SEVEN MEN FROM NOW is a tremendously effective Western starring Randolph Scott, Gail Russell, and Lee Marvin. Produced by John Wayne's Batjac Productions and directed by Budd Boetticher, the movie tells the story of an ex-sheriff on the hunt for the gang of outlaws who murdered his wife during a robbery. Along the way he meets a struggling pioneer woman (Russell) and her ineffectual husband (Walter Reed), as well as an old nemesis (Marvin, who comes close to stealing the movie).
The movie grabs the attention from the opening credits sequence and the rainy campfire scene that follows. Burt Kennedy's dialogue is concise and amusing, every word carefully chosen. The title song is used effectively as background music throughout the film. The Alabama Hills landscapes, filmed outside Lone Pine, California, are breathtaking. About my only complaint was the last line of the script could have been a little more decisive.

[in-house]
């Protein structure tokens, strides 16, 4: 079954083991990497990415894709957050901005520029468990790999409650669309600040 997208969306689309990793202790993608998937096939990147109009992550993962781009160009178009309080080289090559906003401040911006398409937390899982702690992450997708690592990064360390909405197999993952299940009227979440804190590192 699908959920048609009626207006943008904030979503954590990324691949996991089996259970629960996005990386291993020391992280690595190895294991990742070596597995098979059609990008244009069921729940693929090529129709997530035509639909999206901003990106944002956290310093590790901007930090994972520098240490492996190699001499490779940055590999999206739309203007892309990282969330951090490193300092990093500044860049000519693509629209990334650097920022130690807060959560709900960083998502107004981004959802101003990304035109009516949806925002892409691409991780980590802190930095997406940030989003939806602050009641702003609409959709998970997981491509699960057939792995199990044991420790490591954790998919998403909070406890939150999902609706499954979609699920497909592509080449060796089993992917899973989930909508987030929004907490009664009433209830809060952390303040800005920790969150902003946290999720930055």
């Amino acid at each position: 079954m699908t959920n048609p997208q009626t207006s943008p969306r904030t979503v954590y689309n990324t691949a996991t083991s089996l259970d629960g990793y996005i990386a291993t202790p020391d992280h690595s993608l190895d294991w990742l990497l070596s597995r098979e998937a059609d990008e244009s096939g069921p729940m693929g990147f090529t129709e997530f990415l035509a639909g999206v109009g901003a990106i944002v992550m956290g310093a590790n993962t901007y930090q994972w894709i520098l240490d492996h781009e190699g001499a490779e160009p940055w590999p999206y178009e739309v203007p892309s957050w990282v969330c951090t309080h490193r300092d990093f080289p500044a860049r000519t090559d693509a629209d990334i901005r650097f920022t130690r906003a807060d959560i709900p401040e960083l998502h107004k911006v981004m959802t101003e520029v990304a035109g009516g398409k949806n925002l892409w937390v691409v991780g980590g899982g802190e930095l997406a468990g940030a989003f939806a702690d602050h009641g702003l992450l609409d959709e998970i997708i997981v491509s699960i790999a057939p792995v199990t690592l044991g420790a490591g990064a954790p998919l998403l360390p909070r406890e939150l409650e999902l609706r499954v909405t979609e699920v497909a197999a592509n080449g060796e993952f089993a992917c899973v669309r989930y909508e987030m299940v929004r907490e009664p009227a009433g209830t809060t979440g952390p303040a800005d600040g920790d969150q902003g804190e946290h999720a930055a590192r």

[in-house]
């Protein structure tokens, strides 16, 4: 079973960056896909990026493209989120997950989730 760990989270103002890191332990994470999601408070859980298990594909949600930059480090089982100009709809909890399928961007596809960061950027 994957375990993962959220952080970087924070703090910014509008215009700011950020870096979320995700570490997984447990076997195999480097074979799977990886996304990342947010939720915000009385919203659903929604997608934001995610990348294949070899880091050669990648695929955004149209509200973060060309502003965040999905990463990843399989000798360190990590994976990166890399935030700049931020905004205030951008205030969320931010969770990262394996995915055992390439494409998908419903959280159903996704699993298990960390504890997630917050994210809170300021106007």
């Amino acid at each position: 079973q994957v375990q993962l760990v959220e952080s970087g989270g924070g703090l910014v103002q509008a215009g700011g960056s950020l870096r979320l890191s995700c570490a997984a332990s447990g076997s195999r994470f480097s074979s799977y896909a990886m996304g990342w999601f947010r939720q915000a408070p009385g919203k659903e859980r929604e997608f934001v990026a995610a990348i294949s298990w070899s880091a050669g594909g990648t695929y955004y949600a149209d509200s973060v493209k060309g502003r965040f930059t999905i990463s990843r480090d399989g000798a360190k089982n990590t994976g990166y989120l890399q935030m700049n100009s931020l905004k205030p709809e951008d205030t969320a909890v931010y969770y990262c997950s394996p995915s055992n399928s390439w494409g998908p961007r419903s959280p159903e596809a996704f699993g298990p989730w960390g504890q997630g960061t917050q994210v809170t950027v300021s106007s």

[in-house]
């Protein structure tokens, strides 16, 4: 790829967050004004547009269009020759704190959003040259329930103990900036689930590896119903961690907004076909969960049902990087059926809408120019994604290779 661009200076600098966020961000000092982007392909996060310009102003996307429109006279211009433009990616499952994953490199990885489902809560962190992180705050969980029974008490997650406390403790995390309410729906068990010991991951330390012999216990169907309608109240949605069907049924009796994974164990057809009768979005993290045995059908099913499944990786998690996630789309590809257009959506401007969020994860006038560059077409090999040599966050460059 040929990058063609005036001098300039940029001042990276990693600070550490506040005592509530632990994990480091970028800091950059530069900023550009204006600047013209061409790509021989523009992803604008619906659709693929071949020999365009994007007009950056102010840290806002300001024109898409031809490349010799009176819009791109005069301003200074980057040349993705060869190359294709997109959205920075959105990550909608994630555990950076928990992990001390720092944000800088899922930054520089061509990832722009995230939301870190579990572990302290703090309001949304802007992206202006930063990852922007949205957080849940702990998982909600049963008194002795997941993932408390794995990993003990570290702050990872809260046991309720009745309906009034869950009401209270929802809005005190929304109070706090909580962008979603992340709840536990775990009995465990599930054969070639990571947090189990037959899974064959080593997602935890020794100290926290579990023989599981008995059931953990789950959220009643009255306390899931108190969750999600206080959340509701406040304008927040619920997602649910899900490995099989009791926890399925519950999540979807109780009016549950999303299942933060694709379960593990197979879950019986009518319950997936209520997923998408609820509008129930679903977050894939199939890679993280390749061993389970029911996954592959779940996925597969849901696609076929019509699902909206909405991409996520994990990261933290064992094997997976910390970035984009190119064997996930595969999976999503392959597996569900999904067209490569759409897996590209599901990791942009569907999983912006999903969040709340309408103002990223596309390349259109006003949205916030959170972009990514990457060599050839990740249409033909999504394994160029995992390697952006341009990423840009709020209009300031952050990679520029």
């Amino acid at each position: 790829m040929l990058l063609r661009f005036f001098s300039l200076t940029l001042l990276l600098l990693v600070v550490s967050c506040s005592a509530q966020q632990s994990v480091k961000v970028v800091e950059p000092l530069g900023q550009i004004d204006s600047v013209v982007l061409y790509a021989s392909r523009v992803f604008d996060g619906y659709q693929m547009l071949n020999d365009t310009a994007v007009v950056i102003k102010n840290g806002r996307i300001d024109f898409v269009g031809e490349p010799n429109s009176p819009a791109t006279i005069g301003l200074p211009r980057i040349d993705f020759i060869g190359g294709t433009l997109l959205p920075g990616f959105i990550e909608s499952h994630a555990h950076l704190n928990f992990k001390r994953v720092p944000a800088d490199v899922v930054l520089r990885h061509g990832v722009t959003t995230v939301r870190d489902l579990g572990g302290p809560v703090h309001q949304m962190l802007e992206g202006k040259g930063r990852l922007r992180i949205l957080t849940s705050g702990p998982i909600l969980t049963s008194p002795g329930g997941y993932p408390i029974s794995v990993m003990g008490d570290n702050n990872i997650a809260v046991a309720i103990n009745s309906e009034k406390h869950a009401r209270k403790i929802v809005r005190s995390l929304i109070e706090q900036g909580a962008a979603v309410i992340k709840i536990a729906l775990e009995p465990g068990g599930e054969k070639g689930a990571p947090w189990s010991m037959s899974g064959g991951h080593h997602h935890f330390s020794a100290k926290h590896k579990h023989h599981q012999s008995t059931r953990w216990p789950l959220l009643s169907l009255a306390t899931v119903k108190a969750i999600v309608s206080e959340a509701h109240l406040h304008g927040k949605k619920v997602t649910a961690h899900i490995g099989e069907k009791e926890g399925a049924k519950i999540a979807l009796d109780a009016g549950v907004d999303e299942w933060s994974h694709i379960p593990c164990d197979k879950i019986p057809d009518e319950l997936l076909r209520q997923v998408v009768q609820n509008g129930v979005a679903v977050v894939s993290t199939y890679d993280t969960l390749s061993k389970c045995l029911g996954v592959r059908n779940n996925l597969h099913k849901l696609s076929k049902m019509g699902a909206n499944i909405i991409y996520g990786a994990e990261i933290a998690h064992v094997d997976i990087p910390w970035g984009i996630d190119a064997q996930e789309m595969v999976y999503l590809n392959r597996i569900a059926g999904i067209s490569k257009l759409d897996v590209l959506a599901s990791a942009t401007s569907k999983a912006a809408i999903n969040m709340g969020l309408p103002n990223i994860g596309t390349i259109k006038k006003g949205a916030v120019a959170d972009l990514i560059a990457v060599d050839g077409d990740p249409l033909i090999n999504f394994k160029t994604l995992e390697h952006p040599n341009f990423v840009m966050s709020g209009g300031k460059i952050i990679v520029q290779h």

In short, it's a pretty perfect little Western. It was a treat to see it for the first time.
This widescreen movie was filmed in color and runs a brief 78 minutes.
SEVEN MEN FROM NOW is available in a superb print on DVD, in a Collector's Edition filled with extras, including a commentary, a documentary on director Budd Boetticher, and shorter featurettes on actress Gail Russell and the Lone Pine location. Well worth the investment if you like classic Westerns.
July 2012 Update: There's a little more on this film in my review of DECISION AT SUNDOWN (1957).